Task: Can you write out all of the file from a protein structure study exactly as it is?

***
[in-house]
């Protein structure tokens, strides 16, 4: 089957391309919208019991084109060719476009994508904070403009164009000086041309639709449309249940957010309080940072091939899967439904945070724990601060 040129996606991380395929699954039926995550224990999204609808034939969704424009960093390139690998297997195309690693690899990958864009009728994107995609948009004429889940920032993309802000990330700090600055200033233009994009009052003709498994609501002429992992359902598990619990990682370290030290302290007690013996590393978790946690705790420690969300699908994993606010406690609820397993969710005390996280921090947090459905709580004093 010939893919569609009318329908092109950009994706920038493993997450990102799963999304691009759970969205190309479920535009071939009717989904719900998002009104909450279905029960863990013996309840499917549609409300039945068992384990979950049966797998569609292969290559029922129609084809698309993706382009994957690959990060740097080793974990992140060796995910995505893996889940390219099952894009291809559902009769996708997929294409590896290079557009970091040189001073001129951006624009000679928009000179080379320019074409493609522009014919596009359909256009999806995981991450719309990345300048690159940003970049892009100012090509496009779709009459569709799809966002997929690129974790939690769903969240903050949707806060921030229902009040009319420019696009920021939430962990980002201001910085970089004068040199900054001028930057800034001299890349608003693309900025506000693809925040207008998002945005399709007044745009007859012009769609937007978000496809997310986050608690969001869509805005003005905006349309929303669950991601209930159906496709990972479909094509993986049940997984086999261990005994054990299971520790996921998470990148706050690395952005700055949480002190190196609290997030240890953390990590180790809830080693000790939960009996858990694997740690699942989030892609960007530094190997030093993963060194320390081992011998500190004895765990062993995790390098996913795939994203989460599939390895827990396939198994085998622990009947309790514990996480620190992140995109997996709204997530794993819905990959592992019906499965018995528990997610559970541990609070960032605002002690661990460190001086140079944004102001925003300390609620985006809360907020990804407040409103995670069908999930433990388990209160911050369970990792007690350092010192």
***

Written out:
[in-house]
């Protein structure tokens, strides 16, 4: 089957391309919208019991084109060719476009994508904070403009164009000086041309639709449309249940957010309080940072091939899967439904945070724990601060 040129996606991380395929699954039926995550224990999204609808034939969704424009960093390139690998297997195309690693690899990958864009009728994107995609948009004429889940920032993309802000990330700090600055200033233009994009009052003709498994609501002429992992359902598990619990990682370290030290302290007690013996590393978790946690705790420690969300699908994993606010406690609820397993969710005390996280921090947090459905709580004093 010939893919569609009318329908092109950009994706920038493993997450990102799963999304691009759970969205190309479920535009071939009717989904719900998002009104909450279905029960863990013996309840499917549609409300039945068992384990979950049966797998569609292969290559029922129609084809698309993706382009994957690959990060740097080793974990992140060796995910995505893996889940390219099952894009291809559902009769996708997929294409590896290079557009970091040189001073001129951006624009000679928009000179080379320019074409493609522009014919596009359909256009999806995981991450719309990345300048690159940003970049892009100012090509496009779709009459569709799809966002997929690129974790939690769903969240903050949707806060921030229902009040009319420019696009920021939430962990980002201001910085970089004068040199900054001028930057800034001299890349608003693309900025506000693809925040207008998002945005399709007044745009007859012009769609937007978000496809997310986050608690969001869509805005003005905006349309929303669950991601209930159906496709990972479909094509993986049940997984086999261990005994054990299971520790996921998470990148706050690395952005700055949480002190190196609290997030240890953390990590180790809830080693000790939960009996858990694997740690699942989030892609960007530094190997030093993963060194320390081992011998500190004895765990062993995790390098996913795939994203989460599939390895827990396939198994085998622990009947309790514990996480620190992140995109997996709204997530794993819905990959592992019906499965018995528990997610559970541990609070960032605002002690661990460190001086140079944004102001925003300390609620985006809360907020990804407040409103995670069908999930433990388990209160911050369970990792007690350092010192």